1. George Hill, Uta PG
  2. Derrick Rose, NY PG
  3. Markieff Morris, Wsh PF
  4. Dario Saric, Phi SF
  5. Tristan Thompson, Cle PF
  6. Emmanuel Mudiay, Den PG
  7. Jrue Holiday, Nor PG
  8. Wesley Matthews, Dal SG 

Now a full 19 months removed from his devastating Achilles injury, Wesley Matthews should be in line for a bounce-back year with the Mavericks after averaging just 12.5 points on 38.8 percent shooting last year. Even if his field goal percentage hovers in the low 40s, his three-point shooting (2.4 treys per game last year) when added with Russell, Booker, Gordon and Covington suddenly gives me a chance to be competitive in that category, while my lead in points should only grow. 

  1. Ben Simmons, Phi PF
  2. Rodney Hood, Uta SG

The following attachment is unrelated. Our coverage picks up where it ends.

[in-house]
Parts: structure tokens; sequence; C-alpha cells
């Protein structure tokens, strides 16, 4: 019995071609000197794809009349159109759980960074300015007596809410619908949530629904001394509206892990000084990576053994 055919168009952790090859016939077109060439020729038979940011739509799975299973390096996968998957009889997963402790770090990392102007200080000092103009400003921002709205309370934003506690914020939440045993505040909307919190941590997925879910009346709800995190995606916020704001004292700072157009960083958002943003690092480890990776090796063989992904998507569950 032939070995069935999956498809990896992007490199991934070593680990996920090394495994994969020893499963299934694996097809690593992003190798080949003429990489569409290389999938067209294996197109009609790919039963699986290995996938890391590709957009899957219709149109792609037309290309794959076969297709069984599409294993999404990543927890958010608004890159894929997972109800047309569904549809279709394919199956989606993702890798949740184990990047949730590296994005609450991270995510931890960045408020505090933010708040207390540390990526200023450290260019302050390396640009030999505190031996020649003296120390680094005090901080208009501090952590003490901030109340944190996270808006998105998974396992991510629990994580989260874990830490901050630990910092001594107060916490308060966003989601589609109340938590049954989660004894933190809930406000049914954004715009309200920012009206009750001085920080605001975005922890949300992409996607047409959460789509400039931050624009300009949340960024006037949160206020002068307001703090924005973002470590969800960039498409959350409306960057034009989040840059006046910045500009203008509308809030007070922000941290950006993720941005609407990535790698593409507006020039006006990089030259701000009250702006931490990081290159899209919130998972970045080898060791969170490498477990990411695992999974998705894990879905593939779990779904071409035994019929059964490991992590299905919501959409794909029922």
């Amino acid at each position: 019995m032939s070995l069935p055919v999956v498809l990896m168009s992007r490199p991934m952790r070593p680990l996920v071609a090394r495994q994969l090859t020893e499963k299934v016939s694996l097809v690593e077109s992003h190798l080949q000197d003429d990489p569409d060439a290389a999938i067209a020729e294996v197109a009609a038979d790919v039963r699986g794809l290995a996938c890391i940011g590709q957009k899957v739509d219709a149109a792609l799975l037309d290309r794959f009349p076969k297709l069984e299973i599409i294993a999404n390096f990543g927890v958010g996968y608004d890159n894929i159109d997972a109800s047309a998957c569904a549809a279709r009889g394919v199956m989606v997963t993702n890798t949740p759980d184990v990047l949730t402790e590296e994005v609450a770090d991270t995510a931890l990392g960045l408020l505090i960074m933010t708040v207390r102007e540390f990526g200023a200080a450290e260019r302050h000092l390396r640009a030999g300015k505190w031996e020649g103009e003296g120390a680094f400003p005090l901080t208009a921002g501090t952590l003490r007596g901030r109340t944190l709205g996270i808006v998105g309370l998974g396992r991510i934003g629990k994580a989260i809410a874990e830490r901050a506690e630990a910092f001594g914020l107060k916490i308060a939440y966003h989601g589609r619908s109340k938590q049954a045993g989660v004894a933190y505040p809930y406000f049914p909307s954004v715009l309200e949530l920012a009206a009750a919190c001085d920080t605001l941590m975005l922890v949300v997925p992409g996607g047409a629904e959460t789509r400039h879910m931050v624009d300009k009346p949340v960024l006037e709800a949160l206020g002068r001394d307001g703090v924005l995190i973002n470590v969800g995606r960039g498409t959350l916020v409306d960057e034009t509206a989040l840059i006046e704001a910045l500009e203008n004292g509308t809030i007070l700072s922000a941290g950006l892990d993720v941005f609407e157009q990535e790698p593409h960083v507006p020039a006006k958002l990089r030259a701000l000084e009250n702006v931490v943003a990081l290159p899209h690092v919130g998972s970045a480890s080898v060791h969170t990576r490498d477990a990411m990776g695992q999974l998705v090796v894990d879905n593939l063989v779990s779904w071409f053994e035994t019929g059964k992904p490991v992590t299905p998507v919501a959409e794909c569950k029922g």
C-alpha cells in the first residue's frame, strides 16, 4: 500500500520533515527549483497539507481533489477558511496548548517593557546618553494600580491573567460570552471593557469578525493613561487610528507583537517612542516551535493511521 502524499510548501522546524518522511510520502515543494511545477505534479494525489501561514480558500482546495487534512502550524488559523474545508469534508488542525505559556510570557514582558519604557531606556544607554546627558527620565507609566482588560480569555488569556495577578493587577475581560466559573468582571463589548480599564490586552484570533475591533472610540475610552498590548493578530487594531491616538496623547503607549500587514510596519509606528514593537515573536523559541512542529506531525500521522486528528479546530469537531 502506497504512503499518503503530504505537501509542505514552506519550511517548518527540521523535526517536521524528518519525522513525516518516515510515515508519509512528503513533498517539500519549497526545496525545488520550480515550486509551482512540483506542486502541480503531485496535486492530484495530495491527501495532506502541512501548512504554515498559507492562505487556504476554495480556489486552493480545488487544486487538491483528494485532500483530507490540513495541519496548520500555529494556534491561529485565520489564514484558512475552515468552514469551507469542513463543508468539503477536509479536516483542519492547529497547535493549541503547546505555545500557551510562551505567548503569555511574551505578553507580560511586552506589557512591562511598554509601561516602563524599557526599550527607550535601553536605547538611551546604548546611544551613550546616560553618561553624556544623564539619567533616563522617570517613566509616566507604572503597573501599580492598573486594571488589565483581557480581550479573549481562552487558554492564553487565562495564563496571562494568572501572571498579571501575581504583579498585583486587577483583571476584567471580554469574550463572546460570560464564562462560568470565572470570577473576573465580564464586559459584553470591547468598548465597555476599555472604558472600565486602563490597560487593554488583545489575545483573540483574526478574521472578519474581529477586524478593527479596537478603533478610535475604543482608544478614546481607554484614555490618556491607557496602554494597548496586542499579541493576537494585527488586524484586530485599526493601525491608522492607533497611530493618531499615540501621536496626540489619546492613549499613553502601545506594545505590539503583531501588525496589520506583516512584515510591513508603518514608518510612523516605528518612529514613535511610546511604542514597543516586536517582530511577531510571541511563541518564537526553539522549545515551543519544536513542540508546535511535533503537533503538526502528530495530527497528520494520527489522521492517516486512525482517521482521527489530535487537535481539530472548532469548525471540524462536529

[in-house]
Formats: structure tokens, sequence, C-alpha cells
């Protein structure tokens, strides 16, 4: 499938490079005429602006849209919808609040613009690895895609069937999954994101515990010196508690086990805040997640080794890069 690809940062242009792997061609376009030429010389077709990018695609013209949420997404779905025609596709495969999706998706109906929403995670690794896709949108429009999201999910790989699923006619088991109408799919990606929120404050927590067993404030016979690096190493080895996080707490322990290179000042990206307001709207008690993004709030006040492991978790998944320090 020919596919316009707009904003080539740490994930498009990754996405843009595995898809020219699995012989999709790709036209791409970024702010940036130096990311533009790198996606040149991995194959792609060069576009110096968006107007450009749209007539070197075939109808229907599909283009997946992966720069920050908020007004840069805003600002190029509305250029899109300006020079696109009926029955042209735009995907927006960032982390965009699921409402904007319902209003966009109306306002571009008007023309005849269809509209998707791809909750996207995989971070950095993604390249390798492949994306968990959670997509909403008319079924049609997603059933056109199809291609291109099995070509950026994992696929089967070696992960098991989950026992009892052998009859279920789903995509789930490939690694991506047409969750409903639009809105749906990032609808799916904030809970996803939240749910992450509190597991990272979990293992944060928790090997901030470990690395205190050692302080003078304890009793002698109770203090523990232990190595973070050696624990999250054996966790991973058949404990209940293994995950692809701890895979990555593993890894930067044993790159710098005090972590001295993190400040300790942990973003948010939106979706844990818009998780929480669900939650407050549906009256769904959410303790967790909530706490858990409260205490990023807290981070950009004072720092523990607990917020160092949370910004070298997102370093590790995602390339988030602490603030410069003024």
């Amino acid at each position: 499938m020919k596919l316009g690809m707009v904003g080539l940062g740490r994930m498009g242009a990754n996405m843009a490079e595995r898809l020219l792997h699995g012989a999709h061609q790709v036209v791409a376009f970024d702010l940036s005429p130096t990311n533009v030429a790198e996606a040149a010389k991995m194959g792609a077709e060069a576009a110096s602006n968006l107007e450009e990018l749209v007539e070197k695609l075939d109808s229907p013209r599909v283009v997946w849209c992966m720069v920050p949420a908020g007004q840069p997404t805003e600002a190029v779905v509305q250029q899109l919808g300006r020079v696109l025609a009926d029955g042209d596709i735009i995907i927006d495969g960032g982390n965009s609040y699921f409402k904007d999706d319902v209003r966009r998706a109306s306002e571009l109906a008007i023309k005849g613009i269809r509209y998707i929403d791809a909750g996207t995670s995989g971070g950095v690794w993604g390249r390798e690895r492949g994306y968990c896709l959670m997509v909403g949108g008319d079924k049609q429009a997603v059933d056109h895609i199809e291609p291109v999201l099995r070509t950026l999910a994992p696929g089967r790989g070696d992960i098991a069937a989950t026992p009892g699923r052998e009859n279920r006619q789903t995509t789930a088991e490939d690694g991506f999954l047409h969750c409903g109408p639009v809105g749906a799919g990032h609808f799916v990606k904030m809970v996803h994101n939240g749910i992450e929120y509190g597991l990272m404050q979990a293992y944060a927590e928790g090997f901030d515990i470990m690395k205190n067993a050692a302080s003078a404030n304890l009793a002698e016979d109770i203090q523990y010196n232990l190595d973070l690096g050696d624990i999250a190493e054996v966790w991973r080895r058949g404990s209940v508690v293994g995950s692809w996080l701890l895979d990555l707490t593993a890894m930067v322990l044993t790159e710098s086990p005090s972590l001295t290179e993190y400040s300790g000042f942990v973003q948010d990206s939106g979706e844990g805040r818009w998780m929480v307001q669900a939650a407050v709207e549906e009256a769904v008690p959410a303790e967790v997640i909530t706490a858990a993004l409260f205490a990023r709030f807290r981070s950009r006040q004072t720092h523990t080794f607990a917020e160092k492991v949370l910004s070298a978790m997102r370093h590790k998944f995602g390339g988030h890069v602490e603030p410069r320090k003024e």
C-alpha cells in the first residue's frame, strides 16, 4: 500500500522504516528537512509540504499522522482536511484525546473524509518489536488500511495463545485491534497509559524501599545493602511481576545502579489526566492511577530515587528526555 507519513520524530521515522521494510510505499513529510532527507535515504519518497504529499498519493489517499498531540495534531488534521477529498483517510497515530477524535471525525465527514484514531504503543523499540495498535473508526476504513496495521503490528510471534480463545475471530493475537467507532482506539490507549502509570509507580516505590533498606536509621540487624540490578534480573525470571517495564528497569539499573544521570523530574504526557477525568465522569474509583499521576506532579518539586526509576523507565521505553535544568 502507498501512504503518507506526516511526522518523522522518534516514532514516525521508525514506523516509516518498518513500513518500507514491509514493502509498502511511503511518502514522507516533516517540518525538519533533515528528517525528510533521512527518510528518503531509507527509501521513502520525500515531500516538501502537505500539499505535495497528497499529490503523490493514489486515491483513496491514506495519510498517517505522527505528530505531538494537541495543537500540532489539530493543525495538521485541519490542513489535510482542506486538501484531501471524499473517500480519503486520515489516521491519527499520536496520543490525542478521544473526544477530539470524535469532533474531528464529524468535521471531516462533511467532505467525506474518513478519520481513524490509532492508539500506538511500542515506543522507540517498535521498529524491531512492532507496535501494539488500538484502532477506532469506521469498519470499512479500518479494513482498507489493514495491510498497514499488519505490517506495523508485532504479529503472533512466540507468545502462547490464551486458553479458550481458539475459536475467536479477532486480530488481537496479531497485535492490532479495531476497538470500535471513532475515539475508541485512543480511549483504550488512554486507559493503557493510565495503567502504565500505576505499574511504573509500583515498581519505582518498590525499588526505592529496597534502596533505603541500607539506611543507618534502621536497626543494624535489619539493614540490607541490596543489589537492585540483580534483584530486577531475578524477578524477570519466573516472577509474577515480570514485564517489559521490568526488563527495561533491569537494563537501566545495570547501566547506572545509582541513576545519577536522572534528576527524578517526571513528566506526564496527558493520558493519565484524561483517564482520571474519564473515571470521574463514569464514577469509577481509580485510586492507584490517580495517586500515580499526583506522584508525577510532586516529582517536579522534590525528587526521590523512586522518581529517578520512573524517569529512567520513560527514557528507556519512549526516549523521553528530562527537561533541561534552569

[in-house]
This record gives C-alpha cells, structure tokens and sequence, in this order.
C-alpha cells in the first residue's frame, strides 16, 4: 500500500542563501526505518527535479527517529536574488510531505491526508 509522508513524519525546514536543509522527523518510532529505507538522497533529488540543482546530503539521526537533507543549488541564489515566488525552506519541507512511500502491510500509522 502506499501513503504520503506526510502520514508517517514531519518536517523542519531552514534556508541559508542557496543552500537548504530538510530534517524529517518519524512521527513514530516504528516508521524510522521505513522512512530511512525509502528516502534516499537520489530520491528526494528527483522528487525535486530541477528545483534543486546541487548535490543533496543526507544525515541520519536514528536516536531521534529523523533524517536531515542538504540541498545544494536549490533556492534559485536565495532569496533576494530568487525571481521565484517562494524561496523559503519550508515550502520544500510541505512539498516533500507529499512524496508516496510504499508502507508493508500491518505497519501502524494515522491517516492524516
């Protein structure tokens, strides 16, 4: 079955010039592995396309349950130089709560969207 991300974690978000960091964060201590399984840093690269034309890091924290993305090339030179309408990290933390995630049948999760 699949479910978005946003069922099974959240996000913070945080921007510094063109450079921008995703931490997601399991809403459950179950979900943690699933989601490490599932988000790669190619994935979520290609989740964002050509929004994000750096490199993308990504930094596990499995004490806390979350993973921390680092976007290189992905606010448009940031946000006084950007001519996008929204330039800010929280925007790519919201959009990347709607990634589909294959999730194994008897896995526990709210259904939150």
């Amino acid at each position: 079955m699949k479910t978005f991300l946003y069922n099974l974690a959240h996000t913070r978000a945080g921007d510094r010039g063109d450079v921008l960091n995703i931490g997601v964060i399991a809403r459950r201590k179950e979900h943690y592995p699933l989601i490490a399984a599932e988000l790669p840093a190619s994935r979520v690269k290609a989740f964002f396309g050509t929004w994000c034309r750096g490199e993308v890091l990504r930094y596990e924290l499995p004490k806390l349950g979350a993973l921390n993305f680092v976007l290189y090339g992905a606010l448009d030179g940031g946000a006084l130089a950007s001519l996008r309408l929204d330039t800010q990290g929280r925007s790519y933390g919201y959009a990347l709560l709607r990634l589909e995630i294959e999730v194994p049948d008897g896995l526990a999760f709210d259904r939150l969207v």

3. Marvin Williams, Cha PF
  4. Brandon Jennings, NY PG
  5. Mirza Teletovic, Mil PF
  6. Ish Smith, Det PG
  7. Tyreke Evans, Nor SF
  8. Luol Deng, LAL SF

With Philadelphia 76ers head coach Brett Brown recently suggesting to reporters that Ben Simmons could be back in January, per Keith Pompey of the Philadelphia Inquirer, I had to grab him with my final pick here. Since this league has an IR spot, I’m willing to punt that spot for the first two months — keeping the injured Jackson active on my bench in the meantime — given the potential upside of Simmons once he returns. He’s not going to contribute much in terms of treys or defensive counting stats, but he’ll be a boon in points, rebounds and assists. On the off-chance he has a Karl-Anthony Towns-esque eruption, he could work his way into my keeper conversation for next season.

All 2015-16 rankings via Basketball Monster and are based on nine-category leagues. All ADP and ECR data via FantasyPros and are current as of Sunday, Oct. 23.